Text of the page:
The Mind Game in Piano Lessons
Whether you just signed up for Bay Area piano lessons, and you’re eager to get started playing Chopsticks or Greensleeves; or you’re a professional musician searching for a high-end digital Yamaha piano to create a new type of orchestral work, you must spend some time focusing your “mental game.”
No matter what you want out of the instrument, you must cultivate certain mental skills and habits to maximize your performance and the joy you get. Piano psychology, however, is fiendishly complex. Debates rage in the professional piano educator community about which mental approaches work best for preparation, playing, and dealing with high pressure situations.
Before you dive into various theories, step back and begin with the “purpose question.”
WHY are you playing the piano? What do you hope to get out of it?
If your goal is to perform at very high level, pressure cooker type recitals, you will need to mentally train yourself for those big performances – much like an Olympian needs to train for big competitions.
On the other hand, if you want to play jazz piano, you will need a very different set of mental tools. For instance, you will need to hone your ability to listen to other instrumentalists’ ideas and react accordingly in the moment.
If you hope to compose fantastic works, you will need to train your mental toughness, stamina, and ability to work in a relatively solitary environment.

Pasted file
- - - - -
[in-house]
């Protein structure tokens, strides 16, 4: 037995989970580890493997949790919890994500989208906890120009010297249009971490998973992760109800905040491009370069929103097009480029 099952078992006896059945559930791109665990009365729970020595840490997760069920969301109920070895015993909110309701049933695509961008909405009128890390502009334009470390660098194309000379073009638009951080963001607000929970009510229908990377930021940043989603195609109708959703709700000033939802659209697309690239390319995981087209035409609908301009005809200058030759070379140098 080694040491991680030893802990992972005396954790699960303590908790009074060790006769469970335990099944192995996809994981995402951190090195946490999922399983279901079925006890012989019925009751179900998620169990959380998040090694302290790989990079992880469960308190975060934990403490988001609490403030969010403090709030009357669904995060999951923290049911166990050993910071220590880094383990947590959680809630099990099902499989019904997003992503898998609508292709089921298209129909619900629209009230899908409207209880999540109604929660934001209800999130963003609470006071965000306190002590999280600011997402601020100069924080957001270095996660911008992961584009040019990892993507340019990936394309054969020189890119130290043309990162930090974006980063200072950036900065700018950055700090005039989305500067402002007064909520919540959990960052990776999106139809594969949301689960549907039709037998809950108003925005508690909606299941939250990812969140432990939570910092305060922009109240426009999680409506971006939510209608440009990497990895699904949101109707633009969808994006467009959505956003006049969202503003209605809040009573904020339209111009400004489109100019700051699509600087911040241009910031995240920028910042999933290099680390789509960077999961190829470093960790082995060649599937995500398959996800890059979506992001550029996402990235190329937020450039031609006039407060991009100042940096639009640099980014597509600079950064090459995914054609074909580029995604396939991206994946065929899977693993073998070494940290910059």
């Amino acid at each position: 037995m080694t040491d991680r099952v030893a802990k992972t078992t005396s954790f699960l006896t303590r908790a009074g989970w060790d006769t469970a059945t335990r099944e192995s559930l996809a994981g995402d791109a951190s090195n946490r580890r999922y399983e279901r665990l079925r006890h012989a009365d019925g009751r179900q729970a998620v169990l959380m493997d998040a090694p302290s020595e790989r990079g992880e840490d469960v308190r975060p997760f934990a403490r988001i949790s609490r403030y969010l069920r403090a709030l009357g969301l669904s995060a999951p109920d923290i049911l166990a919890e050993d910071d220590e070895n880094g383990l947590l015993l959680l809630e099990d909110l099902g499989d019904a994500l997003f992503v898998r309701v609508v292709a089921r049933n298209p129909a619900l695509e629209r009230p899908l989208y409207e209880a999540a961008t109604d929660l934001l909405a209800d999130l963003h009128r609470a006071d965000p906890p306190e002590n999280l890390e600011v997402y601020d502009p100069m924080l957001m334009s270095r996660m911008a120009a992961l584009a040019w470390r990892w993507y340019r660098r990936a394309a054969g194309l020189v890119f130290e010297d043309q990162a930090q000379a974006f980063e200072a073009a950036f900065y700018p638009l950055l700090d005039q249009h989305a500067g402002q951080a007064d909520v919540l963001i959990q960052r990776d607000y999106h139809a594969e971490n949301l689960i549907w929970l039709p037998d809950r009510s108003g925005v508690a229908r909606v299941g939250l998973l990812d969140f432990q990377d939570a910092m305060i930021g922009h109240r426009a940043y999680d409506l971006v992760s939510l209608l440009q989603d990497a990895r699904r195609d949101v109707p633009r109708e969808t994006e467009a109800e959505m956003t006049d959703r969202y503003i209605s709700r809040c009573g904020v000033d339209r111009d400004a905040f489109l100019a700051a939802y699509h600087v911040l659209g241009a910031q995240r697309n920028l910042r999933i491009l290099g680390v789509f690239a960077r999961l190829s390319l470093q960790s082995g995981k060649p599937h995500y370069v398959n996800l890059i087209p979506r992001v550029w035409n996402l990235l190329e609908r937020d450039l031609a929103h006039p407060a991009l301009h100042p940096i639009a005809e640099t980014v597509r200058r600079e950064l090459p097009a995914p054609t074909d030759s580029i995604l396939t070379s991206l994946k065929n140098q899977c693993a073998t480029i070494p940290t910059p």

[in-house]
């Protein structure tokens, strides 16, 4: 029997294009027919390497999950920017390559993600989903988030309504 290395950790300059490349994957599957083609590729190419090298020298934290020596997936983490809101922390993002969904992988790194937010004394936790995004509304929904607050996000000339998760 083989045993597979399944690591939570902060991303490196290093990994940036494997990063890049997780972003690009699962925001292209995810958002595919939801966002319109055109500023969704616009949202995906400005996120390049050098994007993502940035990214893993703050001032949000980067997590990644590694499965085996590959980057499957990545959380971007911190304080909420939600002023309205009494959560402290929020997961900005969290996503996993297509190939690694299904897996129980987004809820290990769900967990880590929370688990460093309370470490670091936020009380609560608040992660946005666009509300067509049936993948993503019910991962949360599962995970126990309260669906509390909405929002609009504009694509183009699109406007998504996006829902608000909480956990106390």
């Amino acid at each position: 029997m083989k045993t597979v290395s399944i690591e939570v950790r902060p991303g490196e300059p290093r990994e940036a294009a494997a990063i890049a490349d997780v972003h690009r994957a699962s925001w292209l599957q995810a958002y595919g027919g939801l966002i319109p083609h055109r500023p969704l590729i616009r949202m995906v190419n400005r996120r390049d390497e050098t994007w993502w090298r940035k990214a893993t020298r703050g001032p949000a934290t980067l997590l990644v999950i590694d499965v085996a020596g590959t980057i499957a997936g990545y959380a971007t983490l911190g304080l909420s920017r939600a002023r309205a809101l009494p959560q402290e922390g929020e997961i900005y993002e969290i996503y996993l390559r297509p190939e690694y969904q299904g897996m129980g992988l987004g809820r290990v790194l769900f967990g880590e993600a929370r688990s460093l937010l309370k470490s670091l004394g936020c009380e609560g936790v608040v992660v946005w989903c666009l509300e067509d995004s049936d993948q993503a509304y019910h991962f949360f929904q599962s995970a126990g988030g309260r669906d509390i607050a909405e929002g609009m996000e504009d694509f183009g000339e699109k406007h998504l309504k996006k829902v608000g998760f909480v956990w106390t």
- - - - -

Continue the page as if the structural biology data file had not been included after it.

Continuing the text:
Step one is pretty clear: Figure out how you would like to perform, and then work backwards to figure out the proper mental tools for the job.
For instance, if you hope to play major recitals, train your mind by engaging in vivid visualizations. Right after you wake up in the morning and right before you go to bed at night, imagine yourself at the recital, playing wonderfully. Try to experience the emotions and conjure up the success image using all five senses. What would the keys feel like underneath your fingers as you perform at your best? What would the stage look like? What smells are in the air? The more vivid and emotionally engaging you can make this visualization, the more your subconscious mind will channel your energies towards making that vision a reality.
You can’t shortcut the hard work. You still need to engage in extensive deliberate practice to hone your skills and get “the technical stuff” right. You also need to engage in the appropriate mental calisthenics to get the most out of your musical adventure.
For help finding the right Yamaha piano for your mission, connect with the knowledgeable team here at Pianos Plus. For over 40 years, we have helped musicians like you connect with wonderful, well-priced instruments.